"The sense in which we use the term "ecological" is associated with a specific philosophical school, founded in the early 1970s by the Norwegian philosopher Arne Naess (1912-2009) with the distinction between "shallow" and "deep" ecology. Since then, this distinction has been widely accepted as a very useful term for referring to a major division within contemporary environmental thought.

Shallow ecology is anthropocentric, or human-centered. It views humans as above or outside of nature, as the source of all value, and ascribes only instrumental, or "use," value to nature. Deep ecology does not separate humans — nor anything else — from the natural environment. It does sees the world not as a collection of isolated objects but as a network of phenomena that are fundamentally interconnected and interdependent. Deep ecology recognizes the intrinsic value of all living beings and views humans as just one particular strand in the web of life.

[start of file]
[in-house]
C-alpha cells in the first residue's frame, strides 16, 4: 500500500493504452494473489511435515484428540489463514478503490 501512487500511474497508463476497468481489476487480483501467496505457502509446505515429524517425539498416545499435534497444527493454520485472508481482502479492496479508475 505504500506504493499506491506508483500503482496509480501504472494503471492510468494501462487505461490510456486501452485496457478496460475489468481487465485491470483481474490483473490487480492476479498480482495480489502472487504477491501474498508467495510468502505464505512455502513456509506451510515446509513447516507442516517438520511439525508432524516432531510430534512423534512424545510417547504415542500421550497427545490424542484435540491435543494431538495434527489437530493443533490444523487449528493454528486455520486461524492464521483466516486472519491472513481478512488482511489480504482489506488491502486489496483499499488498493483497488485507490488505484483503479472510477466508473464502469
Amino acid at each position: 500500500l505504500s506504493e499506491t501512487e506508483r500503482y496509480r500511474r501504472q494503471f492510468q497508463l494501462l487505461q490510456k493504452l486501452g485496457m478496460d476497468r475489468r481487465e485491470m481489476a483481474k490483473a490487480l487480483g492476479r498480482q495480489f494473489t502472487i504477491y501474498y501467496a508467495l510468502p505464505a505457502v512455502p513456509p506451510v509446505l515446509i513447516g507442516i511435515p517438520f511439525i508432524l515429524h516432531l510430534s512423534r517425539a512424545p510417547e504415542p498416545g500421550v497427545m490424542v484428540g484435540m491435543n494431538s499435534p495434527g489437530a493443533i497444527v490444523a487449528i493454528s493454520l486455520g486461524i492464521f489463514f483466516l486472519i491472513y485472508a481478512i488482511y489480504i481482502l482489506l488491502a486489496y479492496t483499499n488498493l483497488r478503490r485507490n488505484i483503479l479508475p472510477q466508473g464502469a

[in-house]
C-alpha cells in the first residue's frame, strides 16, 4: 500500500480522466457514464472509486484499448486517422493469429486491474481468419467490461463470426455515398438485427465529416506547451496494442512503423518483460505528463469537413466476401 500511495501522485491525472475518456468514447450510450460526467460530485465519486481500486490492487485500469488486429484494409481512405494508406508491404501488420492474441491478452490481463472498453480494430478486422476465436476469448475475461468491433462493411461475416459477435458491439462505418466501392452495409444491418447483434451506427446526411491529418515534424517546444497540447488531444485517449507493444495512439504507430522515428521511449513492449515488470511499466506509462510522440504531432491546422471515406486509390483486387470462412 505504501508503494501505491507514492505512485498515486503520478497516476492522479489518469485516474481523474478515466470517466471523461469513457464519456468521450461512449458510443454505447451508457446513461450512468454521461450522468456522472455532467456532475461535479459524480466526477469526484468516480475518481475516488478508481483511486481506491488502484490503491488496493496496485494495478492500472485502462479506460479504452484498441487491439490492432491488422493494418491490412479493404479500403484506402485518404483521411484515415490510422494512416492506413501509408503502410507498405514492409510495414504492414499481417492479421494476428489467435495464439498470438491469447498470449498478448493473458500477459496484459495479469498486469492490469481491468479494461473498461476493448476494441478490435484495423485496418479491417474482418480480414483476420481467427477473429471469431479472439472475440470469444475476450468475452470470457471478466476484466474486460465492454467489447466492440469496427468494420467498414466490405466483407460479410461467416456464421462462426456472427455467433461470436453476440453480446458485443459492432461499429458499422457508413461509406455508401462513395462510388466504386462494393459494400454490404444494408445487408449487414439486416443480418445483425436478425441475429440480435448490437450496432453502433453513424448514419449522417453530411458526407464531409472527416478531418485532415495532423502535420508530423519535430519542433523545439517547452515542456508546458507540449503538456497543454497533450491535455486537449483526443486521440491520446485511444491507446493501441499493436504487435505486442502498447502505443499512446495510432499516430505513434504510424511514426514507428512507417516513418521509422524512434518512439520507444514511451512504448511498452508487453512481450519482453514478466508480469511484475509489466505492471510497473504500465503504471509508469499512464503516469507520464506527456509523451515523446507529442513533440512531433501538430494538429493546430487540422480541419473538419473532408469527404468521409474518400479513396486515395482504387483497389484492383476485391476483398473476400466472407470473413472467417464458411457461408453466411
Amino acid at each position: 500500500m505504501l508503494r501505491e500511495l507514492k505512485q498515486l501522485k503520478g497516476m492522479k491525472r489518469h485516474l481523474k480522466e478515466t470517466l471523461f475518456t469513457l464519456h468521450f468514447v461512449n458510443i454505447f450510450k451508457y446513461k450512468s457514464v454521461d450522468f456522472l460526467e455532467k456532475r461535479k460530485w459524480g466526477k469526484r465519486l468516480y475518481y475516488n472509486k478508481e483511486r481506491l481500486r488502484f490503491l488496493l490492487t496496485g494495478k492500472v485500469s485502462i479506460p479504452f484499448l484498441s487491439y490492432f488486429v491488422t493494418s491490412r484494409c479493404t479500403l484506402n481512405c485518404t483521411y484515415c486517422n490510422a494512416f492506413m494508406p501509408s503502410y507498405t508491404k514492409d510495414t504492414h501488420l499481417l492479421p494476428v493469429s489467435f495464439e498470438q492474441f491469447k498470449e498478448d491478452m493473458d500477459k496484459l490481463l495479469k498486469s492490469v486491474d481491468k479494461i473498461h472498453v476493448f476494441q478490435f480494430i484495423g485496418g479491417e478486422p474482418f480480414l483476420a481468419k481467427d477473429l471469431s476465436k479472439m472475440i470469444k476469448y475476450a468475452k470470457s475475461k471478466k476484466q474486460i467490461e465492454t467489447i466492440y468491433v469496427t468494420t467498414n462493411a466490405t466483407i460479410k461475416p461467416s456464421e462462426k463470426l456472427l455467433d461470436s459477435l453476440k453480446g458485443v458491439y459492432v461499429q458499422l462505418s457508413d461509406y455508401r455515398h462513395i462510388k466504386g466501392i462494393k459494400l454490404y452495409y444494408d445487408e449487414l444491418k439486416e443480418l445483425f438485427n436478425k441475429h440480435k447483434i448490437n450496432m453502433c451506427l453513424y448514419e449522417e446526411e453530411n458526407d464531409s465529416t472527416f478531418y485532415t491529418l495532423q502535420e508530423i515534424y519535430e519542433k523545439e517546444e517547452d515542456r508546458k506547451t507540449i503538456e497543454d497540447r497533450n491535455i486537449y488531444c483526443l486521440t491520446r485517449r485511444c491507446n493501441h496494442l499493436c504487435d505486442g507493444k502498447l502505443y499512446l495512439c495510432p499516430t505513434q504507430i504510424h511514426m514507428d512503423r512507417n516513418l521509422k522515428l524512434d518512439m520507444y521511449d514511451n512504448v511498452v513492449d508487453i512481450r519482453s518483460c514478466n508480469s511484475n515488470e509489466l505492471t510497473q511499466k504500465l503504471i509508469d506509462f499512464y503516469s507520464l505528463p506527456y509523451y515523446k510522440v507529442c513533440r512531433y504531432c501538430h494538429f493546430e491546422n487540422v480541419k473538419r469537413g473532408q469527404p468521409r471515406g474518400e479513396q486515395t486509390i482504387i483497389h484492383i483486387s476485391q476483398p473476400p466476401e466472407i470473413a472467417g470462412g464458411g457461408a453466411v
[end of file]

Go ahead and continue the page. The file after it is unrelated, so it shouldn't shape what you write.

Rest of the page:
Ultimately, deep ecological awareness is spiritual awareness."

Deep Ecological Awareness Is Spiritual Awareness — by Fritjof Capra and Pier Luigi Luisi


http://www.awakin.org/read/audio.php?op=play&tid=2264